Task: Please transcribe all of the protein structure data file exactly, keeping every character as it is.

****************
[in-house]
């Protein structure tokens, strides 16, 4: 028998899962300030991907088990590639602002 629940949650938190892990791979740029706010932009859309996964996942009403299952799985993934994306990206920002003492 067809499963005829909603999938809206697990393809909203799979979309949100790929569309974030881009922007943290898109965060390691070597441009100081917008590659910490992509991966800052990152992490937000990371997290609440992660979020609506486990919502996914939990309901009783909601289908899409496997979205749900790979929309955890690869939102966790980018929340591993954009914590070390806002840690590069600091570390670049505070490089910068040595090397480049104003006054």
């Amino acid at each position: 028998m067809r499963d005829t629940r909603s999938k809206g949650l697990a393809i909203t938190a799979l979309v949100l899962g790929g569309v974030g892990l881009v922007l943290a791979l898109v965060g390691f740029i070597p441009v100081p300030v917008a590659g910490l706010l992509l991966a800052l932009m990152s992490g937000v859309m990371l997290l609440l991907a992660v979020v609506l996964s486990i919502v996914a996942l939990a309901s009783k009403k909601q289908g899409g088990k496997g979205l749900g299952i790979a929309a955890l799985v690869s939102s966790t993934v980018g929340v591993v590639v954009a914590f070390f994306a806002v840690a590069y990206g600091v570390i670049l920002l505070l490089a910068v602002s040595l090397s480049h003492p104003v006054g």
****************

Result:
[in-house]
């Protein structure tokens, strides 16, 4: 028998899962300030991907088990590639602002 629940949650938190892990791979740029706010932009859309996964996942009403299952799985993934994306990206920002003492 067809499963005829909603999938809206697990393809909203799979979309949100790929569309974030881009922007943290898109965060390691070597441009100081917008590659910490992509991966800052990152992490937000990371997290609440992660979020609506486990919502996914939990309901009783909601289908899409496997979205749900790979929309955890690869939102966790980018929340591993954009914590070390806002840690590069600091570390670049505070490089910068040595090397480049104003006054």
């Amino acid at each position: 028998m067809r499963d005829t629940r909603s999938k809206g949650l697990a393809i909203t938190a799979l979309v949100l899962g790929g569309v974030g892990l881009v922007l943290a791979l898109v965060g390691f740029i070597p441009v100081p300030v917008a590659g910490l706010l992509l991966a800052l932009m990152s992490g937000v859309m990371l997290l609440l991907a992660v979020v609506l996964s486990i919502v996914a996942l939990a309901s009783k009403k909601q289908g899409g088990k496997g979205l749900g299952i790979a929309a955890l799985v690869s939102s966790t993934v980018g929340v591993v590639v954009a914590f070390f994306a806002v840690a590069y990206g600091v570390i670049l920002l505070l490089a910068v602002s040595l090397s480049h003492p104003v006054g």